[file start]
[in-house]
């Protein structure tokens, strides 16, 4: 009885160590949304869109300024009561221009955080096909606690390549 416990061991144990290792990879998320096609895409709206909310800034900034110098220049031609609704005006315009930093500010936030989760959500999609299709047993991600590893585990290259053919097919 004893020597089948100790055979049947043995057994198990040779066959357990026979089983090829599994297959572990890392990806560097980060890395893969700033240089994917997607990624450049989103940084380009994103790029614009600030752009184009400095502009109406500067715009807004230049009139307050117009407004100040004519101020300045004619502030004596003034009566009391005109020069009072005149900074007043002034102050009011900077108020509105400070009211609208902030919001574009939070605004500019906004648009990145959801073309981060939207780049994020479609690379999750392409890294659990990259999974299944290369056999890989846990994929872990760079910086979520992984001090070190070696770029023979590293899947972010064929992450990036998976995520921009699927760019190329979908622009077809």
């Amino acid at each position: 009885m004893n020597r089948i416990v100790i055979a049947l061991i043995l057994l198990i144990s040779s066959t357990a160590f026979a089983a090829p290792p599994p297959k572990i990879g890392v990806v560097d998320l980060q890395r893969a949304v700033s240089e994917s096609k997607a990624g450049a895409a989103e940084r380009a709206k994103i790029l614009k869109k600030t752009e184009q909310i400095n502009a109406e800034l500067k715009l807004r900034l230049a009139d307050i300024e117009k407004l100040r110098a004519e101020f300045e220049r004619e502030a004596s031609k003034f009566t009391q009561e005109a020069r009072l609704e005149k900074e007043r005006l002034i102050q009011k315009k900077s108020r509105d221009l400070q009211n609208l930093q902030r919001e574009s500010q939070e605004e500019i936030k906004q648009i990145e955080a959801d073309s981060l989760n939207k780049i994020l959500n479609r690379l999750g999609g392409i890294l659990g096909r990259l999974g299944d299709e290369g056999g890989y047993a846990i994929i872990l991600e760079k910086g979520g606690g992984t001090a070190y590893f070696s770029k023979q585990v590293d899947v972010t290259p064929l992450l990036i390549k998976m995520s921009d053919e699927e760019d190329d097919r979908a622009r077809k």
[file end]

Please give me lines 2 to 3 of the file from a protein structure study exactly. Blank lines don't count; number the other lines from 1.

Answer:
């Protein structure tokens, strides 16, 4: 009885160590949304869109300024009561221009955080096909606690390549 416990061991144990290792990879998320096609895409709206909310800034900034110098220049031609609704005006315009930093500010936030989760959500999609299709047993991600590893585990290259053919097919 004893020597089948100790055979049947043995057994198990040779066959357990026979089983090829599994297959572990890392990806560097980060890395893969700033240089994917997607990624450049989103940084380009994103790029614009600030752009184009400095502009109406500067715009807004230049009139307050117009407004100040004519101020300045004619502030004596003034009566009391005109020069009072005149900074007043002034102050009011900077108020509105400070009211609208902030919001574009939070605004500019906004648009990145959801073309981060939207780049994020479609690379999750392409890294659990990259999974299944290369056999890989846990994929872990760079910086979520992984001090070190070696770029023979590293899947972010064929992450990036998976995520921009699927760019190329979908622009077809």
């Amino acid at each position: 009885m004893n020597r089948i416990v100790i055979a049947l061991i043995l057994l198990i144990s040779s066959t357990a160590f026979a089983a090829p290792p599994p297959k572990i990879g890392v990806v560097d998320l980060q890395r893969a949304v700033s240089e994917s096609k997607a990624g450049a895409a989103e940084r380009a709206k994103i790029l614009k869109k600030t752009e184009q909310i400095n502009a109406e800034l500067k715009l807004r900034l230049a009139d307050i300024e117009k407004l100040r110098a004519e101020f300045e220049r004619e502030a004596s031609k003034f009566t009391q009561e005109a020069r009072l609704e005149k900074e007043r005006l002034i102050q009011k315009k900077s108020r509105d221009l400070q009211n609208l930093q902030r919001e574009s500010q939070e605004e500019i936030k906004q648009i990145e955080a959801d073309s981060l989760n939207k780049i994020l959500n479609r690379l999750g999609g392409i890294l659990g096909r990259l999974g299944d299709e290369g056999g890989y047993a846990i994929i872990l991600e760079k910086g979520g606690g992984t001090a070190y590893f070696s770029k023979q585990v590293d899947v972010t290259p064929l992450l990036i390549k998976m995520s921009d053919e699927e760019d190329d097919r979908a622009r077809k």